Including semantic keywords such as ‘office security systems’; ‘business CCTV’; ‘office intruder alarms’; ‘carpark security lighting’; ‘security shutters’; ‘high security locks’, etc. will immediately show that the article is about physical security solutions. As opposed to internet security, which would include related words like ‘antivirus software’, ‘security software’ and ‘computer security’.
How do I know what related keywords to use in my web content?
There are some useful and really simple tools you can use to find the right LSI keywords.
Whenever you do a Google search, you’ll usually get a list of related searches at the bottom of the page of results. These are great indicators of the keywords that the search engine considers semantically related. So type in your target keyword, and see what comes up.
For example, here’s what we get for a search for office security systems:
As you start typing a search term into Google, the search engine will start to try and predict what it is you are looking for, based on popular searches. These predictions often include valuable related keywords you can use in your content.
Here’s what comes up as predictions for our office security systems search:
LSI keyword generators
There are a number of LSI keyword generators you can use online for free.
LSIGraph is one of the most highly recommended by SEO professionals, although it does offer limited daily searches.
Others include LSI Keywords which shows monthly search volume in your chosen part of the world as well as cost per click and competition information for PPC campaigns.
Niche Laboratory creates not just LSI keywords but also a great deal more useful detail about the keyword you searched for such as article ideas, long tail keywords, related niches and a brief competition analysis.
Where should I use semantically related keywords?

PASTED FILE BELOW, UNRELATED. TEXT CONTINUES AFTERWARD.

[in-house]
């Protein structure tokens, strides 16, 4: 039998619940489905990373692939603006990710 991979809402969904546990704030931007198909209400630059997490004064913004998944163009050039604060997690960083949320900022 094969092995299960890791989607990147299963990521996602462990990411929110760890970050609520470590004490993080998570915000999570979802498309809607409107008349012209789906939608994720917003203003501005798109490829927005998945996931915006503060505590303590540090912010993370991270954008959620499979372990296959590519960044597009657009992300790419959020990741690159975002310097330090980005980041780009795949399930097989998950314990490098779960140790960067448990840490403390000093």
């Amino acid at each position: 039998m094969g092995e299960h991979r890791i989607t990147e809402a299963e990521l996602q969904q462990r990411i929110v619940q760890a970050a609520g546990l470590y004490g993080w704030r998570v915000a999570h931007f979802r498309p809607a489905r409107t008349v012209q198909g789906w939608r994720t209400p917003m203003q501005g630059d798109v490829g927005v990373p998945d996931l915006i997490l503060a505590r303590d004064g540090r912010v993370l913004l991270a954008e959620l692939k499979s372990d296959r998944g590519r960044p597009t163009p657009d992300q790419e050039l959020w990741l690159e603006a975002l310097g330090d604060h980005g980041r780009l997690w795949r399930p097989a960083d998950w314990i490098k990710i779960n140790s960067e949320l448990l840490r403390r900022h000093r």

Naturally, your related keywords should appear throughout the web page, article or blog that you are looking to rank for. But taking it a step further will boost your chances of even higher search engine rankings.
Just remember, good SEO content is all about sounding natural, so be sure to only use your related words where they are a genuinely good fit. You can use them close together, this is actually good practice, but again just make sure they sound ‘right’.
Use your related keywords in:
Headings – using target keywords in headings is an SEO tactic proven to be successful. Introducing related keywords will further reinforce relevancy. If possible include them in your H1 heading, and wherever they fit well into your H2 headings.
Page titles – when possible try and get one or more of your most highly relevant semantic keywords into your page title. But only if it’s a natural fit. Don’t let it sound spammy.
Images – use your related keywords in the alt text, titles and file names of the images that appear on your page.
It’s also a great idea to create dedicated content that specifically targets LSI and long tail keyword variations too. Then link to it from the target keyword piece using the variation keyword as the anchor text.
Why are related keywords important for SEO? Because they demonstrate relevancy to the search engines, and enrich the user experience. Naturally.
If you are looking to boost your search engine rankings and want to better engage your readers, factoring semantically related keywords into your online content is the way to go.
Need some help crafting great SEO content? We’re here for you! Team Figment has been helping businesses across Surrey and London to boost their search engine rankings using a range of proven strategies for several years. To discuss how we can help meet your business goals, get in touch!